Joy Behar claimed Monday that Americans were “in a theocracy” following the Supreme Court’s ruling in Dobbs v. Jackson Women’s Health Organization, joining her cohosts on ABC’s “The View” in complaining that Justice Samuel Alito was wielding his religion like a weapon against the people.
Behar and her cohosts, broadcasting live from the Bahamas, address the Dobbs ruling and the fact that it had overturned the previous rulings held in landmark abortion cases Roe v. Wade and Planned Parenthood v. Casey — and they claimed that the move was the result of an activist Supreme Court exerting its will over the law.
The View hosts attack Justice Alito for "wielding" his religion against Americans, Joy Behar laments, "We're in a theocracy now." pic.twitter.com/LwGD1GUPOX
— Virginia Kruta (@VAKruta) June 27, 2022
Sunny Hostin began the segment, saying as she has on a number of occasions that she personally is pro-life and does not believe in abortion for any reason.
“I think our viewers know this. I don’t believe in abortion at any time. I don’t believe in any exception to it. I don’t believe it —” Hostin began.
“Even incest, rape?” cohost Sara Haines interrupted.
“No, I don’t. I don’t, and that’s considered very radical for many people, and it’s because I’m Catholic and that’s my faith,” Hostin continued, going on to note that there are currently six Supreme Court Justices who are also Catholic.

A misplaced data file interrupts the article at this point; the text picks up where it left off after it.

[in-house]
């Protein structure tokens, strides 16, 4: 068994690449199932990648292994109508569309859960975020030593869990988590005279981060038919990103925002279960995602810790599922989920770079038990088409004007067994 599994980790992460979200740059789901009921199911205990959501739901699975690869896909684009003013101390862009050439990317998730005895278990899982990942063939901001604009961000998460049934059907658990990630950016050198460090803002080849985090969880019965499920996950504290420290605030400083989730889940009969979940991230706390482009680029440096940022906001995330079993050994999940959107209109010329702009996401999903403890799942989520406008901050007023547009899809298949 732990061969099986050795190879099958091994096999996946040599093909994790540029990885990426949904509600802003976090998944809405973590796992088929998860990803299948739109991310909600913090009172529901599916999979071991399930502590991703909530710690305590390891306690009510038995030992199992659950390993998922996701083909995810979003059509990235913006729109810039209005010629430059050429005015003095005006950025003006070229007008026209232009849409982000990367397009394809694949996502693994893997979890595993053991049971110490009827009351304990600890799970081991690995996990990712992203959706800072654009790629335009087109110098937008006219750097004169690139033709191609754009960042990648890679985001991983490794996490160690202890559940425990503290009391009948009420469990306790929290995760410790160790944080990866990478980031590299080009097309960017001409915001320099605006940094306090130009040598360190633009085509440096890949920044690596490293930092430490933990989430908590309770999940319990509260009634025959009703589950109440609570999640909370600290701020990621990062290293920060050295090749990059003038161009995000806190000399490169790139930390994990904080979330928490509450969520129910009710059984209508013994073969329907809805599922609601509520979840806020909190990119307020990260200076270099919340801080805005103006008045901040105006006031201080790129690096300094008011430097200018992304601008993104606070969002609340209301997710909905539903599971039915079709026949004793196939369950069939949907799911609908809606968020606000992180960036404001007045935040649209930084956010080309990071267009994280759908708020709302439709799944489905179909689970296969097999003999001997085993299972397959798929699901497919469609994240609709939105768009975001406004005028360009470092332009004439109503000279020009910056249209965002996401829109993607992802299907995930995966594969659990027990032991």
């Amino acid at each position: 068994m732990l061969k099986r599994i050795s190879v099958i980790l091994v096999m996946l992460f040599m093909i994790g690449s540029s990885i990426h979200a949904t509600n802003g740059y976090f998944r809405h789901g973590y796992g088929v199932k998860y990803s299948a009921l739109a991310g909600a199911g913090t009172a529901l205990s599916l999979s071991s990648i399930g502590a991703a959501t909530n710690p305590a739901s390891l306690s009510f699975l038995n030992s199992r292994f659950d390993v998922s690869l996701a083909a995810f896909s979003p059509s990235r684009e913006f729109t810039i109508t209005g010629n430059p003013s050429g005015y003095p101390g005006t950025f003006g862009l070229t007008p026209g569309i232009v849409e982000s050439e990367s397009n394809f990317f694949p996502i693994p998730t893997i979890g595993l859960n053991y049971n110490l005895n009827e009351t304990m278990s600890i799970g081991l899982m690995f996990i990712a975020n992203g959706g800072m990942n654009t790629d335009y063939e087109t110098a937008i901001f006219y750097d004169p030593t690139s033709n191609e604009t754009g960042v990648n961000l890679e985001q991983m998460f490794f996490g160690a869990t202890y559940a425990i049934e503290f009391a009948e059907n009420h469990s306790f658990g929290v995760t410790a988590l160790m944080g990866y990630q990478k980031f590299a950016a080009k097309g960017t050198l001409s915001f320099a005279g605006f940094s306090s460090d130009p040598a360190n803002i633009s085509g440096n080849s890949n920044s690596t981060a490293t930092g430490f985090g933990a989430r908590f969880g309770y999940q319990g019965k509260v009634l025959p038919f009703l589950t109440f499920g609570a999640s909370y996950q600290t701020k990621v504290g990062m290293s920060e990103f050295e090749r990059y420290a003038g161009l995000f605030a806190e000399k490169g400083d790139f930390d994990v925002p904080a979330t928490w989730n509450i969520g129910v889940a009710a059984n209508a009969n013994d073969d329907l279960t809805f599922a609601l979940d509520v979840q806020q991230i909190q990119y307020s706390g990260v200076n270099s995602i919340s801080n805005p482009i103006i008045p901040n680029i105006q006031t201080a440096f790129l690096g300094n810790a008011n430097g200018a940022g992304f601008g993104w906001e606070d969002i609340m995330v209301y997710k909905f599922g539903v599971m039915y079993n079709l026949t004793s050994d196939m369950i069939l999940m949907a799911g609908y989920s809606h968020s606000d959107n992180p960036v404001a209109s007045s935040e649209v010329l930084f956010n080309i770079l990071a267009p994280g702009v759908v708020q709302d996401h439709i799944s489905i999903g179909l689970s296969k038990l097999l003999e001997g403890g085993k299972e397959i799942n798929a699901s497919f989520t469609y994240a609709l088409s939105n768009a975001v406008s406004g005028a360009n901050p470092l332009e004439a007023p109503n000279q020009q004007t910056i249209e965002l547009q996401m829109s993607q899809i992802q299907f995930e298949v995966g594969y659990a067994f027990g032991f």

“So this has always been a very difficult discussion for me, but what is not difficult for me is the fact that this is an activist Supreme Court and they should not be deciding the law based on their faith,” she added. “Even though I agree with Alito on the sanctity of life and he is clearly against abortion because he’s had —”
“He has never had to have one. He doesn’t have to make those kinds of decisions,” cohost Whoopi Goldberg pushed back.
“The fact that he clearly is using his religion — and wielding that —” Hostin kept going as the others continued to interrupt.
“Don’t we have separation of church and state?”
“We don’t anymore,” Goldberg cut in. “We don’t anymore.”
Behar then suggested that Justice Clarence Thomas ought to have a seance and contact both Thomas Jefferson and Alexander Hamilton. “Hello? Do we still have separation of church and state here? It’s in the constitution?” Behar said.
“It’s a First Amendment guarantee and we don’t seem to have that anymore,” Hostin complained.
“We’re in a theocracy right now,” Behar insisted.